Saturday , 19 April 2014
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Crucial V4 256GB SSD Review – All Is Not SATA 3 Just Yet

A few weeks back, Crucial sent us one of their new V4 SSDs to check out and, much to our surprise, we discover that it is an SSD based on a Phison controller and it is SATA 2.

To new SSD users, this may not seem like much but we were a bit surprised as Crucial/Micron and Marvell seem to fit like ice cream and apple pie. In fact, I can’t think of Crucial/Micron using anything but the Marvell controller previous to this.

With SSD technology still advancing at such a quick rate, we had to also ask how Crucial/Micron, the company primarily responsible for pushing SSD prices down drastically in recent months, was going to pull off a SATA 2 SSD marketing pitch and match prices of their own far superior SATA 3 line.  After all, the M4 is already billed as one of the top dogs on the block for both performance and reliability.

I then realized that, as much as we keep pushing the bar on SSD advance, over 90% of computer owners could still not realize the performance of a SATA 3 SSD.  More importantly, the typical user would never observe any visible difference between the Crucial V4 we are reviewing today and the best SSD on the market.  The reasoning for that is because the main visible performance upgrade of the SSD is seen in quicker start times and faster OS and software starting, this being accomplished by disk access speed alone which is virtually identical for all SSDs.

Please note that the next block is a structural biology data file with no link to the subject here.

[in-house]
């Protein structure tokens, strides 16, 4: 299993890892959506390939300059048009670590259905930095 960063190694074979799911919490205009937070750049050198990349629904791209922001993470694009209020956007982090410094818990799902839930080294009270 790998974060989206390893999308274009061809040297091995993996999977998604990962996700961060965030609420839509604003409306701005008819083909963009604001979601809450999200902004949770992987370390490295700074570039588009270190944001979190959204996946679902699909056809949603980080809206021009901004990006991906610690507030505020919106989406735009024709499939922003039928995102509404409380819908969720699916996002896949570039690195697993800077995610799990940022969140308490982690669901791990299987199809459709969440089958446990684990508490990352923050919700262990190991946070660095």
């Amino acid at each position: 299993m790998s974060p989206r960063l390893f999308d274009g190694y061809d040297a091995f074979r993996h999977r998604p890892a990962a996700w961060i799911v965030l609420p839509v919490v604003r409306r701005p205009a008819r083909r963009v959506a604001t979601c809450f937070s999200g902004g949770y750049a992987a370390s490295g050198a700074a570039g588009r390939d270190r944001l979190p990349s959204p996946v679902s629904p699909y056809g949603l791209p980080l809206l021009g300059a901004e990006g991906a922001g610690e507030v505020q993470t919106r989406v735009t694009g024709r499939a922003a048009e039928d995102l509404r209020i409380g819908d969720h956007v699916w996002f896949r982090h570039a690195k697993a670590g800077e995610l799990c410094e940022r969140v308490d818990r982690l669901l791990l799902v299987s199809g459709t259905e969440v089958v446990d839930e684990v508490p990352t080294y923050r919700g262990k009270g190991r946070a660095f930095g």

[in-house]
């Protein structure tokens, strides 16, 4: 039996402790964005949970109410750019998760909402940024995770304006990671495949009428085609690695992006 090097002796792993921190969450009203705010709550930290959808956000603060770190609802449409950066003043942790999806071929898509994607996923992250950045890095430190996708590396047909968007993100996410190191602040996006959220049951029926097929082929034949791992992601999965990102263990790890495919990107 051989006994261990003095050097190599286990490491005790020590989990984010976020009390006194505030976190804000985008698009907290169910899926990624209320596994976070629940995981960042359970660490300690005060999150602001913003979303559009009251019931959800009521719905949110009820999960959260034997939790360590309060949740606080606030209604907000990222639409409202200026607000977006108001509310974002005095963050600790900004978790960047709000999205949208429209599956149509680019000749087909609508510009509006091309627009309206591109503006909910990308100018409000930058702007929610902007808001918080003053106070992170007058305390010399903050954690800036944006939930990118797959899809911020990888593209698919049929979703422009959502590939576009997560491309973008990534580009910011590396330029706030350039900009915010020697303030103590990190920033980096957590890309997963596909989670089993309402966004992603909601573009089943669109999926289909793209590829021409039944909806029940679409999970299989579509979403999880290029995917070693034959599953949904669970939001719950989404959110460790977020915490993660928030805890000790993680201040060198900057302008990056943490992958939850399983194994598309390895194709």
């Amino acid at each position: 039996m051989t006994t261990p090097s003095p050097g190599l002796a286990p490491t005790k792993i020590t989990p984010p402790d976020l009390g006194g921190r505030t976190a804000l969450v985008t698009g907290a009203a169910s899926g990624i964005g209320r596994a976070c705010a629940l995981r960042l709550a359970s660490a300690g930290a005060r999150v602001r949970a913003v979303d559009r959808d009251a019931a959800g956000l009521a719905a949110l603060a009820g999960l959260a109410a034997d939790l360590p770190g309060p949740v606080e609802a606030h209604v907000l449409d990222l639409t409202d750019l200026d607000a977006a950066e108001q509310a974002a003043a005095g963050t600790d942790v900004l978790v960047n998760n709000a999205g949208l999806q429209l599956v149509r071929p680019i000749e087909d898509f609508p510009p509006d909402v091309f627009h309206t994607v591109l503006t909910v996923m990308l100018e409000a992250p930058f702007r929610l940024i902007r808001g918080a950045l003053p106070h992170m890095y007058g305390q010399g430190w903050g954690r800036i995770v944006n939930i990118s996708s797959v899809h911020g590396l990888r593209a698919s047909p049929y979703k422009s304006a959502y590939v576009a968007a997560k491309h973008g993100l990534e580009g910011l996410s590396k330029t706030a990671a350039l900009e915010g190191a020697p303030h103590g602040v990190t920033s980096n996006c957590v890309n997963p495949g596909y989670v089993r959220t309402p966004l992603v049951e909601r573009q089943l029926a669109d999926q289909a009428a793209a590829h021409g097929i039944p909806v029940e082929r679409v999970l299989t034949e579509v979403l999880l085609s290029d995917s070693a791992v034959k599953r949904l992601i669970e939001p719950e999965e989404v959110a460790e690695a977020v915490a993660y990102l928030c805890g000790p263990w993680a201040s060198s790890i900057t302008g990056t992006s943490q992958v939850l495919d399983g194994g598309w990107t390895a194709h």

SPECIFICATIONS AND BUILD

The Crucial V4 is available in capacities of 32, 64, 128 and 256GB and available now with pricing at Amazon sitting at $44.99, $64.99, $98.36 and $191.73, respectively.  The V4 is also available with a migration kit and, depending on capacity, it adds about $20 to the final price.  The V4 is a SATA 2 SSD and performance varies depending on capacity with our 256GB version topping out at 230MB/s read and 190MB/s write with 10,000 IOPS read and 4000 IOPS write.  The V4 also comes with a standard 3 year warranty.

The exterior case is of a black aluminum with four screws on the sides securing the top casing to base plate. Once open, removal of four more screws allows separation of the PCB from the base plate.

On the front of the PCB is the Phison PS3105-S5 controller, Micron DRAM cache as well as four modules of Micron 25nm synchronous MLC NAND flash memory, each being 32GB in capacity.  There are also four modules on the back of the PCB as seen here:

Total capacity of all memory modules (32GB x 8) is 256GB, however, formatting leaves an end user capacity of 238GB.

About Les Tokar

is a technology nut and Founder of The SSD Review. His early work includes the first consumer SSD review along with MS Vista, Win 7 and SSD Optimization Guides. Les is fortunate to, not only evaluate and provide opinion on consumer and enterprise solid state storage but also, travel the world in search of new technologies and great friendships. Google+
  • Kris

    The V4 256gb version is HORRIBLE at multitasking and cannot perform a replay service which is a relatively lite read sample, smoothly! I am hugely disappointed with this ssd.

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